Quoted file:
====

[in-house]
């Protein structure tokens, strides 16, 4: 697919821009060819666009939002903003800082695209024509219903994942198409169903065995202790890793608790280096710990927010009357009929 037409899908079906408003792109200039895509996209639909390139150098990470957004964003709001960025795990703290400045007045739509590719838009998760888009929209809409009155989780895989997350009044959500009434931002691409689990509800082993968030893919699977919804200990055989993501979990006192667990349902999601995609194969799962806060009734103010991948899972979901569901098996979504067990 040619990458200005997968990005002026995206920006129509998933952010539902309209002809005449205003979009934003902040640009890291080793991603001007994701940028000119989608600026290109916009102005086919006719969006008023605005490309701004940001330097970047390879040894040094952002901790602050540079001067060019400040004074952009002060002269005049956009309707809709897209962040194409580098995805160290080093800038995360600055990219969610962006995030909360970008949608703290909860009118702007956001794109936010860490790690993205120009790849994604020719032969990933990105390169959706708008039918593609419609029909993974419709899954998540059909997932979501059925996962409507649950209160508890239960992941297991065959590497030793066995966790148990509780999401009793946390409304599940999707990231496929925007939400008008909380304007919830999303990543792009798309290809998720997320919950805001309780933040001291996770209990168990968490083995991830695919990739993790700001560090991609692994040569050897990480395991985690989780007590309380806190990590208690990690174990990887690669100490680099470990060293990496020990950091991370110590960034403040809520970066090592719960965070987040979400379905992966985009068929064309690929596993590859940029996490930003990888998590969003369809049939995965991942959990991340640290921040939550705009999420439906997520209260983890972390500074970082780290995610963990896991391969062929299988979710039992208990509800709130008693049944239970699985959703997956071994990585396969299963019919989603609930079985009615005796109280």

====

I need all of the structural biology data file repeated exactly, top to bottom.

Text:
[in-house]
């Protein structure tokens, strides 16, 4: 697919821009060819666009939002903003800082695209024509219903994942198409169903065995202790890793608790280096710990927010009357009929 037409899908079906408003792109200039895509996209639909390139150098990470957004964003709001960025795990703290400045007045739509590719838009998760888009929209809409009155989780895989997350009044959500009434931002691409689990509800082993968030893919699977919804200990055989993501979990006192667990349902999601995609194969799962806060009734103010991948899972979901569901098996979504067990 040619990458200005997968990005002026995206920006129509998933952010539902309209002809005449205003979009934003902040640009890291080793991603001007994701940028000119989608600026290109916009102005086919006719969006008023605005490309701004940001330097970047390879040894040094952002901790602050540079001067060019400040004074952009002060002269005049956009309707809709897209962040194409580098995805160290080093800038995360600055990219969610962006995030909360970008949608703290909860009118702007956001794109936010860490790690993205120009790849994604020719032969990933990105390169959706708008039918593609419609029909993974419709899954998540059909997932979501059925996962409507649950209160508890239960992941297991065959590497030793066995966790148990509780999401009793946390409304599940999707990231496929925007939400008008909380304007919830999303990543792009798309290809998720997320919950805001309780933040001291996770209990168990968490083995991830695919990739993790700001560090991609692994040569050897990480395991985690989780007590309380806190990590208690990690174990990887690669100490680099470990060293990496020990950091991370110590960034403040809520970066090592719960965070987040979400379905992966985009068929064309690929596993590859940029996490930003990888998590969003369809049939995965991942959990991340640290921040939550705009999420439906997520209260983890972390500074970082780290995610963990896991391969062929299988979710039992208990509800709130008693049944239970699985959703997956071994990585396969299963019919989603609930079985009615005796109280």